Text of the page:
Ulver - Atgclvlsscap
Released 22/01/2016


Ulver - Atgclvlsscap Ulver are a strange, unique band. Breaking out of the Norwegian Black Metal scene 23 years ago they chose to eschew their roots and explore other musical avenues. Since then they have never repeated themselves musically, evolving at every step. From the dark electronica of Perdition City through to the downbeat Shadows Of The Sun, from the ambitious Themes From The Marriage Of William Blake's Heaven And Hell to the orchestral grandure of Messe I.X-VI.X, Ulver have resolutely trodden their own dark path. A band who do what they want to without a care as to anyone else's opinion, this is what makes this band so special. Their musical bravery means this collective of musicians are true artists and if you look up the word eclectic in the dictionary I'm sure you would find a photograph of Ulver.


This album has it's roots in the band's last tour. Not wanting to repeat themselves from previous tours and having no new music to play, they bravely opted to play freeform jams every night. These jams were recorded, sifted through in Daniel O'Sullivan's home studio afterwards before being worked, reworked and pieced together by Anders Møller, Kristoffer Rygg and Tore Ylwizaker into the dozen songs that make up ATGCLVLSSCAP (the album's title is made up of the initial letters of the twelve star signs).

The album starts with a clamour of church bells, calling the faithful to worship no doubt. What follows is six seconds short of eighty minutes worth of avant guarde soundscapes, dark ambient noise and pure magic. The bells eventually cede to the swelling noise of the main section of England's Hidden, full of eerie effects that emerge from the layers of keyboards only to be subsumed again. This glorious sound bleeds seamlessly into the rythmic Glammer Hammer, with it's hauntingly familiar musical undertones; the basis for parts of this echo sections of Messe I.X-VI.X. The second half of this composition is immense as a huge barrage of drums propels the music forward before it collapses in on itself like a dying black hole, leaving us with the sound of gentle birdsong.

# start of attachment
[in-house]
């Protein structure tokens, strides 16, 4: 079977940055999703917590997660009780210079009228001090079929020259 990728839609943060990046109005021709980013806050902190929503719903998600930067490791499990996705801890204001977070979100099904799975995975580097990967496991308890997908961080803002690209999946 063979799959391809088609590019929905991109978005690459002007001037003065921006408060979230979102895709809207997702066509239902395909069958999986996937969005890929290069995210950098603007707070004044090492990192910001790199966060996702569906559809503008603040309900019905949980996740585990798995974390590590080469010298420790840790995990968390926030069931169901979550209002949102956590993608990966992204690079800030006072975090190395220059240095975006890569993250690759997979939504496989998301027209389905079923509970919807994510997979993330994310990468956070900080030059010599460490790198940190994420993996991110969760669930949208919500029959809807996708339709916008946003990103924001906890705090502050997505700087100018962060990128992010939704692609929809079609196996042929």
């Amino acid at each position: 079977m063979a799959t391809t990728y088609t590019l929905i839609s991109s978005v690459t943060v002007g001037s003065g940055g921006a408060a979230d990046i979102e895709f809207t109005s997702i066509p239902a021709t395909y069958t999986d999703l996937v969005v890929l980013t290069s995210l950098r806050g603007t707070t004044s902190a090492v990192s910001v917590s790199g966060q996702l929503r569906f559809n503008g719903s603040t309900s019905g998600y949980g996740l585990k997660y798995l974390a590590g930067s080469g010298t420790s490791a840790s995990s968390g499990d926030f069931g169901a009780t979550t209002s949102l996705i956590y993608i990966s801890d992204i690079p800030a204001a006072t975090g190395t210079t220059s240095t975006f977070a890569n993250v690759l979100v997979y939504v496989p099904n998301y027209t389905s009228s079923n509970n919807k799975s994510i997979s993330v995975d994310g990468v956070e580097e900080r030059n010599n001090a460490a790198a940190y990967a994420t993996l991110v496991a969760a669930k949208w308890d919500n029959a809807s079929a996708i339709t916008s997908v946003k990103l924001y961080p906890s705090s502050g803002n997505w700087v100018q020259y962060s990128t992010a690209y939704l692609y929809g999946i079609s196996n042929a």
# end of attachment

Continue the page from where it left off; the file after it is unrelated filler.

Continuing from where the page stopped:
Many different styles of music can be heard as the album progresses. You can hear oriental idiosyncrasies influencing Moody Stix and the swirling middle eastern tones of Om Hanumate Namah. You can also hear subtle influences of other bands. There's the flavour of Floyd here, a hint of Hawkwind there; a touch of Krautrock pioneers Kraftwerk, a splash of Vangelis, a dash of Deep Purple (circa Made In Japan) in full unfettered flight, especially on Cromagnosis where the band really let rip in spectacular fashion. However these are just vague reference points as Ulver push their own musical boundaries almost to breaking point, surpassing what most other bands are capable of.

Each song takes us on a unique musical journey and as with much of Ulver's music the tracks that make up ATGCLVLSSCAP sound like the soundtrack to a film that is waiting to be made; and you know that film would be shot in grainy black and white and very disturbing. Every composition is unique which makes this a mightily hard album to pin down. The band seem to revel in this musical freedom, throwing off the restraints and sculpting masterpieces like the playful Dessert/Dawn and the mesmerising Gold Beach.

Most of ATGCLVLSSCAP is instrumental but there are a couple of tracks with vocals. Nowhere (Sweet Sixteen ) is a haunting version of Catastrophe/Nowhere from Perdition City and Ecclesiastes contains spoken word sections from the book of the Bible of the same name (much of it in Norwegian) with a droning, choral backdrop and a mournful piano motif.

There is so much on offer across these dozen remarkable pieces of music that it's almost impossible to take it all in. Repeated listens will be essential in order to unravel the mysteries that lie beneath the surface. Peel away the layers and soak yourself in the dark ambiance and you will be rewarded. Be warned though, this is not easy listening or background music. Lack of concentration will see the album slide past and any hope of delving deeper will be lost. Like all of the best music this album challenges you, almost defying you to lose yourself within.

The album winds down with the eerie Solaris and as the final piece of music fades away you can only sit in awe at Ulver's achievement. Kristoffer Rygg wanted to try an experiment to get away from "a band as set in their ways as us". He and his band mates have succeeded spectacularly. Superbly produced this is an album of rare beauty. At turns both hauntingly fragile and monumentally heavy, if only all bands could be this brave, this free to break the shackles of convention. An early contender for album of the year.

Photo credit: Marius Sachtikus

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